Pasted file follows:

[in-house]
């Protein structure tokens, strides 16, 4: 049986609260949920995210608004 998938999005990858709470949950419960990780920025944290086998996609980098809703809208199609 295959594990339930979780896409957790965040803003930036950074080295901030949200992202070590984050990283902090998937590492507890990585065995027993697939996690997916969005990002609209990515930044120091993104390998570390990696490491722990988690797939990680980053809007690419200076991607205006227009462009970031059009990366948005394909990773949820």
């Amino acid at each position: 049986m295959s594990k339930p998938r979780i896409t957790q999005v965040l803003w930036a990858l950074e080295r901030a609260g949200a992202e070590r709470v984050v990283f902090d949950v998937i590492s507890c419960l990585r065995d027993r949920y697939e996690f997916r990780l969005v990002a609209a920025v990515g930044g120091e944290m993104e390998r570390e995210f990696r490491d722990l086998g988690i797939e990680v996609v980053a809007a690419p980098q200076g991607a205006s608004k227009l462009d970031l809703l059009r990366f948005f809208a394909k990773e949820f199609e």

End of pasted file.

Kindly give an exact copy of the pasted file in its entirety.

[in-house]
């Protein structure tokens, strides 16, 4: 049986609260949920995210608004 998938999005990858709470949950419960990780920025944290086998996609980098809703809208199609 295959594990339930979780896409957790965040803003930036950074080295901030949200992202070590984050990283902090998937590492507890990585065995027993697939996690997916969005990002609209990515930044120091993104390998570390990696490491722990988690797939990680980053809007690419200076991607205006227009462009970031059009990366948005394909990773949820």
């Amino acid at each position: 049986m295959s594990k339930p998938r979780i896409t957790q999005v965040l803003w930036a990858l950074e080295r901030a609260g949200a992202e070590r709470v984050v990283f902090d949950v998937i590492s507890c419960l990585r065995d027993r949920y697939e996690f997916r990780l969005v990002a609209a920025v990515g930044g120091e944290m993104e390998r570390e995210f990696r490491d722990l086998g988690i797939e990680v996609v980053a809007a690419p980098q200076g991607a205006s608004k227009l462009d970031l809703l059009r990366f948005f809208a394909k990773e949820f199609e």